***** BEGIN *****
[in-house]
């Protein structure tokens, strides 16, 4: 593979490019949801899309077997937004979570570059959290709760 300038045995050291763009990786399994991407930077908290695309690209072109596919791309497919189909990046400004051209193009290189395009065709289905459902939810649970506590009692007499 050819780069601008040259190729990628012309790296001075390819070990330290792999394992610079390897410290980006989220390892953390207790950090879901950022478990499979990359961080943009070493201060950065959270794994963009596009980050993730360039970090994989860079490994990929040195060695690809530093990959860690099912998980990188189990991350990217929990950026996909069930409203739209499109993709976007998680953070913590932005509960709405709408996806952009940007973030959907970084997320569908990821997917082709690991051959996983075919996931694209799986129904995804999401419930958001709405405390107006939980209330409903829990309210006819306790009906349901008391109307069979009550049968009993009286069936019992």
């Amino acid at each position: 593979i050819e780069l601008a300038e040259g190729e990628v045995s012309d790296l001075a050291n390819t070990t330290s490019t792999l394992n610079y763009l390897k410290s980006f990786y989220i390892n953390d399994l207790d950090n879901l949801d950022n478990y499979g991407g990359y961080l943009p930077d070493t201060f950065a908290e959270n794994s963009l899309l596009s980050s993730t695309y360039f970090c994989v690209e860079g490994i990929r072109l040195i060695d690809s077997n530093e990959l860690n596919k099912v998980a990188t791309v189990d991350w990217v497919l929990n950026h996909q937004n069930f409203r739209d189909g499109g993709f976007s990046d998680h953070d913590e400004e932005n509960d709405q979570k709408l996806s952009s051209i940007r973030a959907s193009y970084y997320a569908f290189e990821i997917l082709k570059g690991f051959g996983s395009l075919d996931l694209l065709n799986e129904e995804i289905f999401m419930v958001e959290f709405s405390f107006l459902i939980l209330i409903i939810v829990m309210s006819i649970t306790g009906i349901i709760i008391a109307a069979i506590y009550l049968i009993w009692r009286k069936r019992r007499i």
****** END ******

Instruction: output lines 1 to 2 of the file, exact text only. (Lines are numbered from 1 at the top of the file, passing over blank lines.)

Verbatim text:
[in-house]
């Protein structure tokens, strides 16, 4: 593979490019949801899309077997937004979570570059959290709760 300038045995050291763009990786399994991407930077908290695309690209072109596919791309497919189909990046400004051209193009290189395009065709289905459902939810649970506590009692007499 050819780069601008040259190729990628012309790296001075390819070990330290792999394992610079390897410290980006989220390892953390207790950090879901950022478990499979990359961080943009070493201060950065959270794994963009596009980050993730360039970090994989860079490994990929040195060695690809530093990959860690099912998980990188189990991350990217929990950026996909069930409203739209499109993709976007998680953070913590932005509960709405709408996806952009940007973030959907970084997320569908990821997917082709690991051959996983075919996931694209799986129904995804999401419930958001709405405390107006939980209330409903829990309210006819306790009906349901008391109307069979009550049968009993009286069936019992």